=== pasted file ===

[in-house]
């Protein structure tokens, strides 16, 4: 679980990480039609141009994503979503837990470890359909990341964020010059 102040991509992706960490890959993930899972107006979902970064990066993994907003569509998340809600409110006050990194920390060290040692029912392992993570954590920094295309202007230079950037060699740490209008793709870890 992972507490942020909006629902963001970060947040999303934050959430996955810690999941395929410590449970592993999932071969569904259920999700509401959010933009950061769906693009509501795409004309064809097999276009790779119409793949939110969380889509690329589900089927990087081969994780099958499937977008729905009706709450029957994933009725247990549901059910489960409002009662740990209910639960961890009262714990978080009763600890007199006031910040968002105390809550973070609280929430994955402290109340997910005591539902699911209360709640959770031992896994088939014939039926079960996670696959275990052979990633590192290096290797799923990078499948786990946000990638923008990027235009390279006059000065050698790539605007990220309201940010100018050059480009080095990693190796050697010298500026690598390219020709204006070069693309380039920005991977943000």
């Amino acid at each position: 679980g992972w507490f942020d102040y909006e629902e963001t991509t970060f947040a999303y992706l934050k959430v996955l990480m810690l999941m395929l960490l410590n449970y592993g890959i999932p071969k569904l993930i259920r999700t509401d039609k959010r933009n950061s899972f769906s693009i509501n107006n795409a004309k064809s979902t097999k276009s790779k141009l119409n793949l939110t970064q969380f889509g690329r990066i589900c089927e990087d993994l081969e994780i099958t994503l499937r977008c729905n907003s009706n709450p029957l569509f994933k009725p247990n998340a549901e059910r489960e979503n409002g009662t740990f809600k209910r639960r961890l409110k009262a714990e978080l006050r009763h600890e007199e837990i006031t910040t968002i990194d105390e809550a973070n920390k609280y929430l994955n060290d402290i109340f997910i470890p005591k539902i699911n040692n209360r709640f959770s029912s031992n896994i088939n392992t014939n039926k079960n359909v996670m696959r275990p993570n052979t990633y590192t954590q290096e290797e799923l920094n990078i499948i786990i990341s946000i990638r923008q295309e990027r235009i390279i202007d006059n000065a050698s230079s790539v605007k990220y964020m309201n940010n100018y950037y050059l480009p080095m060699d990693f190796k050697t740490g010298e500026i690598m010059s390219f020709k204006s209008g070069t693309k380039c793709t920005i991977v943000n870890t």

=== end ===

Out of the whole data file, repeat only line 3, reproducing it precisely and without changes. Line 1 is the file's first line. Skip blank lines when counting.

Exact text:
């Amino acid at each position: 679980g992972w507490f942020d102040y909006e629902e963001t991509t970060f947040a999303y992706l934050k959430v996955l990480m810690l999941m395929l960490l410590n449970y592993g890959i999932p071969k569904l993930i259920r999700t509401d039609k959010r933009n950061s899972f769906s693009i509501n107006n795409a004309k064809s979902t097999k276009s790779k141009l119409n793949l939110t970064q969380f889509g690329r990066i589900c089927e990087d993994l081969e994780i099958t994503l499937r977008c729905n907003s009706n709450p029957l569509f994933k009725p247990n998340a549901e059910r489960e979503n409002g009662t740990f809600k209910r639960r961890l409110k009262a714990e978080l006050r009763h600890e007199e837990i006031t910040t968002i990194d105390e809550a973070n920390k609280y929430l994955n060290d402290i109340f997910i470890p005591k539902i699911n040692n209360r709640f959770s029912s031992n896994i088939n392992t014939n039926k079960n359909v996670m696959r275990p993570n052979t990633y590192t954590q290096e290797e799923l920094n990078i499948i786990i990341s946000i990638r923008q295309e990027r235009i390279i202007d006059n000065a050698s230079s790539v605007k990220y964020m309201n940010n100018y950037y050059l480009p080095m060699d990693f190796k050697t740490g010298e500026i690598m010059s390219f020709k204006s209008g070069t693309k380039c793709t920005i991977v943000n870890t």